One slate card that has attracted some attention is from the Affordable Housing Alliance – which touts the “renters’ choice” for the June ballot. While urging a “yes” vote on the pro-tenant Proposition F and a few progressive candidates, the mailing also encourages a vote for DCCC moderates Scott Wiener on the East Side and Mary Jung on the West Side. Which raises the question who exactly the Affordable Housing Alliance really is.

In 2000, the Bay Guardian published an excellent piece by Gabe Roth that laid it all out. “Once a legitimate tenant advocacy group,” he wrote, “the AHA does little these days except endorse candidates and send out mailers during election season. Numerous well-known tenant activists say the AHA reflexively promotes the candidates of the Willie Brown machine – no matter where they stand on tenant issues.” That year, the AHA endorsed Supervisor Michael Yaki – and suggested he had no pro-tenant opponent, while ignoring the eventual winner Jake McGoldrick.

For this year’s DCCC elections, AHA sent out a questionnaire to all hopefuls – which one candidate posted on his website. It only had six questions, which included: (a) do you support Prop F, (b) do you support the cap of 200 condominium conversions a year, (c) would you oppose efforts like Prop R (which voters rejected in 2002) to lift the cap and (d) do you support repealing the Ellis Act. AHA noted that a perfect score on the questionnaire would be to answer each question with a “yes.”

The candidate who posted the questionnaire answered with a perfect score, but did not receive the AHA endorsement. Meanwhile, Scott Wiener and Mary Jung both voted against Prop F at the DCCC. Wiener was also a supporter of Prop R in 2002, and in 2006 did not support repealing the Ellis Act when asked at a meeting. But these DCCC incumbents got the endorsement.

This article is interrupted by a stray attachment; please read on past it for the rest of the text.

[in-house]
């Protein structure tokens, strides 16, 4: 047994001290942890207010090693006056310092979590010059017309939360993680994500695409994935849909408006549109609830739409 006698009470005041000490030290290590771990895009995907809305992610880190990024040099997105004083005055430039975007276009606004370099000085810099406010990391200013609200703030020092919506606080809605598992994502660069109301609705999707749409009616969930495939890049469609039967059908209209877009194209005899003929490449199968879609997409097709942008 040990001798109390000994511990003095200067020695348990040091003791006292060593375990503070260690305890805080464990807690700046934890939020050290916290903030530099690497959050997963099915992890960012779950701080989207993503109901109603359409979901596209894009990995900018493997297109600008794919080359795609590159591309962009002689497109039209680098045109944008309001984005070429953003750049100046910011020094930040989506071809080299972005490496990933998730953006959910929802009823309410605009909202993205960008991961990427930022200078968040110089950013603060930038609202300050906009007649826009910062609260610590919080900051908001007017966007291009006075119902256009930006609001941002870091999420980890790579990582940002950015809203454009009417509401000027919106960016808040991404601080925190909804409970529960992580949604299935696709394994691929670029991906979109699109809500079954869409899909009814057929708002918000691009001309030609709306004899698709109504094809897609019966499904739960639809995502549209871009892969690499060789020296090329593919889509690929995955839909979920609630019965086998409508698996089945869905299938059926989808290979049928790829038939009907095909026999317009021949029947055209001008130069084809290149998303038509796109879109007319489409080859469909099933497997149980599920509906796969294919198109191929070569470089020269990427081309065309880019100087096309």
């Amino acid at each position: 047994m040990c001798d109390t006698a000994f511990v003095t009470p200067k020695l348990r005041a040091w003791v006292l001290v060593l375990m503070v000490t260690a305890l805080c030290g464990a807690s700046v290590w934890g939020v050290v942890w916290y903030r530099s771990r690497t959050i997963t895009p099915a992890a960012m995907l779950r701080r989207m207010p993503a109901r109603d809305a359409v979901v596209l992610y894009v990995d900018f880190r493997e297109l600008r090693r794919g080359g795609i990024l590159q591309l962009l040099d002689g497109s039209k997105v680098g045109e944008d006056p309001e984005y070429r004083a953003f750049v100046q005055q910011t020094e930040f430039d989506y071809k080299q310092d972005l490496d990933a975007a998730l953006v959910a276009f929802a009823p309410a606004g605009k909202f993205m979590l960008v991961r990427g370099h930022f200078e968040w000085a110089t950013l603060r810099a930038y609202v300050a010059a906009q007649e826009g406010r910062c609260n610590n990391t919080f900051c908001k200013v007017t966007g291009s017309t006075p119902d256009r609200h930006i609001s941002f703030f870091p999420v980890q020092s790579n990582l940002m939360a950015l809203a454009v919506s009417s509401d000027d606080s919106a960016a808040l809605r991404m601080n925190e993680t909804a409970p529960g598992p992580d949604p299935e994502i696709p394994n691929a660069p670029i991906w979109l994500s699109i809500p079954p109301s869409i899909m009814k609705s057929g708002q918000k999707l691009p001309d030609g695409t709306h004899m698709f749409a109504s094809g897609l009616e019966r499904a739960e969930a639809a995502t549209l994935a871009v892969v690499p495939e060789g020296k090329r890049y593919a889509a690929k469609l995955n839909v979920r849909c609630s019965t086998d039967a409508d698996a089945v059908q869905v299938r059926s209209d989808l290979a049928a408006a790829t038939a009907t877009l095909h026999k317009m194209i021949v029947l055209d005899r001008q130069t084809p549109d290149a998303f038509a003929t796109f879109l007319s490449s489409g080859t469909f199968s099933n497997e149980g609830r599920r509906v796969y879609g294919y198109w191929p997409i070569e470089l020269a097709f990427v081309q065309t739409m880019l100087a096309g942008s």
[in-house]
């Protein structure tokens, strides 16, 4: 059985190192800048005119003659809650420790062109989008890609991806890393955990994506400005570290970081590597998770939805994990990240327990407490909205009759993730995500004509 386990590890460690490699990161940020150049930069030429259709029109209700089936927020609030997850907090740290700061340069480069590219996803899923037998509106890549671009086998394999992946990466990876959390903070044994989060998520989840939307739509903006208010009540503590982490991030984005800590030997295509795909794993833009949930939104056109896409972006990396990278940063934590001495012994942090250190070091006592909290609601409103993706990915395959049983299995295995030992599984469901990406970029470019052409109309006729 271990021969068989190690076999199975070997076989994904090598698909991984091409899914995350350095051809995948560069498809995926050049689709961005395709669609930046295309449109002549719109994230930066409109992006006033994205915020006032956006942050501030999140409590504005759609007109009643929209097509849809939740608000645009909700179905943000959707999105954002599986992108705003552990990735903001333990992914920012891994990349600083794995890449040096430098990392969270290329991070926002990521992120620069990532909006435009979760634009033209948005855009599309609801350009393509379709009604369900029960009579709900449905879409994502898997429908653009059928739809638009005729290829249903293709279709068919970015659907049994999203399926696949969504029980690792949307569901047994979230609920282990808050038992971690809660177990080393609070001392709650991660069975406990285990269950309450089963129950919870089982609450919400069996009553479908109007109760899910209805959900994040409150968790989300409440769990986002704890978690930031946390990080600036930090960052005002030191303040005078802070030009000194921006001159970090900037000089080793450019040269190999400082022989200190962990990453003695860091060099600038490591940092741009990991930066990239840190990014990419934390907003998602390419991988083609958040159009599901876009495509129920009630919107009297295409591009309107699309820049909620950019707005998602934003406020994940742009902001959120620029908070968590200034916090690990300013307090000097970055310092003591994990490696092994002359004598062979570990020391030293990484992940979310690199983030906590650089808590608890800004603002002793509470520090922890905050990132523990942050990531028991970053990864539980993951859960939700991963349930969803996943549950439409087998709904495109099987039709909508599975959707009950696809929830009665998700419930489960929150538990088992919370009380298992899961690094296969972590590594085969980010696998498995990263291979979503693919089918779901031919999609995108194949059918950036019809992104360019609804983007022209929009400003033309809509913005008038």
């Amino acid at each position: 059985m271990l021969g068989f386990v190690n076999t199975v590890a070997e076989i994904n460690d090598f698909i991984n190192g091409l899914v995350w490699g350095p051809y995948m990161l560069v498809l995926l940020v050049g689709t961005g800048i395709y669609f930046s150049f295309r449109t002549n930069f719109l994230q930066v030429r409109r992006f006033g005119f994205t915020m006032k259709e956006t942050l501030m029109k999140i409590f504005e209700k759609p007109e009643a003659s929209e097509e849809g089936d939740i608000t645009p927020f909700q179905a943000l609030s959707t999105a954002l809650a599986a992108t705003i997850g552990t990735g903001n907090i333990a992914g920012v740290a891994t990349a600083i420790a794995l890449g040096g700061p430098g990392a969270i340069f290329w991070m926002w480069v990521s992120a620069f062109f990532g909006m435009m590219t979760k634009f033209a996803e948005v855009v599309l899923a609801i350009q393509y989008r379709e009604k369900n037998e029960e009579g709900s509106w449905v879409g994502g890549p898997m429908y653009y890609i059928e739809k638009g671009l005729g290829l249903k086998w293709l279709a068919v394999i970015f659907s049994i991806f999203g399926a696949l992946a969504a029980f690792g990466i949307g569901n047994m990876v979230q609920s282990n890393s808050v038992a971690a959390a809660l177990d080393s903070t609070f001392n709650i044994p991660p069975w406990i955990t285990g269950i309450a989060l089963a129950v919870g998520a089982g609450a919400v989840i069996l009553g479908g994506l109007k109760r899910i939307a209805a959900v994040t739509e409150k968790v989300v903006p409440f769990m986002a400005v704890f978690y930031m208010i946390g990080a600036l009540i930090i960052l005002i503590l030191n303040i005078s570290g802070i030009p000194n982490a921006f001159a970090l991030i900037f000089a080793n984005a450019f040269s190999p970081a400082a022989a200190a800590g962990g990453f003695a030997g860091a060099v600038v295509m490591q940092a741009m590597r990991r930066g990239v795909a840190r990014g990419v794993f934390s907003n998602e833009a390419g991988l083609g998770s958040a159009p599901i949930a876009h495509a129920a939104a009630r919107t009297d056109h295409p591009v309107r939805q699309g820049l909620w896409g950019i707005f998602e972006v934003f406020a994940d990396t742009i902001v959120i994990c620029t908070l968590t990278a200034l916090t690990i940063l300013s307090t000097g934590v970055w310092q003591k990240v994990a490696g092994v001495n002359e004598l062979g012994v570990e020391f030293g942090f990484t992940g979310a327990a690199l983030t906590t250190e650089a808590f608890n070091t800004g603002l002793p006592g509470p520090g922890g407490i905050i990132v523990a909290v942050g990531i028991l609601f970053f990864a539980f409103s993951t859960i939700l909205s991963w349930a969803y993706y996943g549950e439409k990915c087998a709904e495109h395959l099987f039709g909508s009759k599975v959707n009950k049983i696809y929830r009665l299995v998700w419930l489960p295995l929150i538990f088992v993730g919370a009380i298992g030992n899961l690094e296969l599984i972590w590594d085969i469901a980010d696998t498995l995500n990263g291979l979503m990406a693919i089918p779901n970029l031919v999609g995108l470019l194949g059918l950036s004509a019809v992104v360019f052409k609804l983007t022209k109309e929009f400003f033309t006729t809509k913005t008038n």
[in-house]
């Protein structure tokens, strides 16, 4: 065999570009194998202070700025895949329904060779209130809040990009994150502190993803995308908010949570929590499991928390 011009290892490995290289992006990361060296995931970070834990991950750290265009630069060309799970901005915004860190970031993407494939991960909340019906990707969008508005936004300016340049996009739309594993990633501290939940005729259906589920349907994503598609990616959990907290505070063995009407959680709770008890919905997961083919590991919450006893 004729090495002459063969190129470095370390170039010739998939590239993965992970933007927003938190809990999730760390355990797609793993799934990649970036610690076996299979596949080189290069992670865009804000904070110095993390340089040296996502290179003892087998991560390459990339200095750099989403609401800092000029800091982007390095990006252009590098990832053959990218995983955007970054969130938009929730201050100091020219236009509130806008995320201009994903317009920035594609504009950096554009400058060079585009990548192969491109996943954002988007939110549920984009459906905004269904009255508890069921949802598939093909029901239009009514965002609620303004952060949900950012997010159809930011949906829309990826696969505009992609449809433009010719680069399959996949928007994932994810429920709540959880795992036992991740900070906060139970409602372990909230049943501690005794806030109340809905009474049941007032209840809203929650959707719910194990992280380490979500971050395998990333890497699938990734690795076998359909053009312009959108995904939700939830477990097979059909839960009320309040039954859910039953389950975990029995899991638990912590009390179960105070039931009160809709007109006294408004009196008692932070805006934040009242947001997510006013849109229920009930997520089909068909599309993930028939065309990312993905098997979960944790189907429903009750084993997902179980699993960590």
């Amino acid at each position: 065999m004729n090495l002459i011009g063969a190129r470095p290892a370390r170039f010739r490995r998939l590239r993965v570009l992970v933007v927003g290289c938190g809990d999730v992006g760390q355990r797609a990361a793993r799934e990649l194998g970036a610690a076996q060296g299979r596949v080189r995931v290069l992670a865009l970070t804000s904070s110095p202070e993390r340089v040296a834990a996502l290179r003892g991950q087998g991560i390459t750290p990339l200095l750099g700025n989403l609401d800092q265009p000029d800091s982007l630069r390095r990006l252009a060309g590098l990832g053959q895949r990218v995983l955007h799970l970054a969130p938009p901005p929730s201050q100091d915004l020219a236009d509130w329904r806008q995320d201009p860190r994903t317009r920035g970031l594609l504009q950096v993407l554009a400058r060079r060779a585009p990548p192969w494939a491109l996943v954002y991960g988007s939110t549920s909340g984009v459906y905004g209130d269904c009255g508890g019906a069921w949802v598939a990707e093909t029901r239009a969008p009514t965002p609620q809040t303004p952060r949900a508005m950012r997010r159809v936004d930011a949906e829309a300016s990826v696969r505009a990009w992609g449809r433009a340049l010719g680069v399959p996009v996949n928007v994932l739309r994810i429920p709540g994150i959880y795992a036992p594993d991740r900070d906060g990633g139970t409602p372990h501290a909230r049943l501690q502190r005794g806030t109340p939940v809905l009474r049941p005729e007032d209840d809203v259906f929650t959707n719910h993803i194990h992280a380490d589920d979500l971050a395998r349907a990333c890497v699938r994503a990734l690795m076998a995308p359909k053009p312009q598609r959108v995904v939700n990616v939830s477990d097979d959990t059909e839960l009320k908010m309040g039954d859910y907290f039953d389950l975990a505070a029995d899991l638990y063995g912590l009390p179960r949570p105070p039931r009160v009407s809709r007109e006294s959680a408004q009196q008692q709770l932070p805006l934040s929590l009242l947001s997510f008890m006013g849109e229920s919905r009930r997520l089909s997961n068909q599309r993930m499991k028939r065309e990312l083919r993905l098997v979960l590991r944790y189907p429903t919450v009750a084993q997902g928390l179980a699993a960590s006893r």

Why? Just go to the Secretary of State’s website – and find AHA’s independent expenditure form to find the answer. Wiener and Jung each gave $1,000 to the AHA mailer, so they got the endorsement despite doing poorly on the questionnaire answers.

The East Side version of the mailer also gave very prominent billing to DCCC candidate Melissa Apuya – calling her a “strong advocate for rent control.” She may be pro-tenant, but the SF Tenants Union did not endorse her among their DCCC picks. Secretary of State records show that Apuya gave $5000 to the AHA mailer. She also works for State Senator Leland Yee, whose consultant (Jim Stearns) was paid $18,719 to do the mailer.

It is one thing when a legitimate group with a real constituency (e.g., the Sierra Club or California Nurses) endorses candidates for DCCC, then asks these candidates to help fund their slate card – so that voters can learn which candidates they are supporting. But what AHA has done is endorse candidates who can give money (even if they’re not “pro-tenant”), and then uses that to advertise them as being the “renters’ choice.” With DCCC candidates raising even more money, this practice will only get worse in future elections.

We need to make reforms to stop this money race. First, DCCC campaigns must fall under the same rules as other city races – cap contribution limits to $500 per candidate. Second, DCCC members must be elected by Supervisor District (rather than Assembly District) – which would allow for a more level playing field with candidates who have less money. In fact, most County Central Committees across California elect members by Supervisor district – and San Francisco should move to that method after the June 2010 election is over.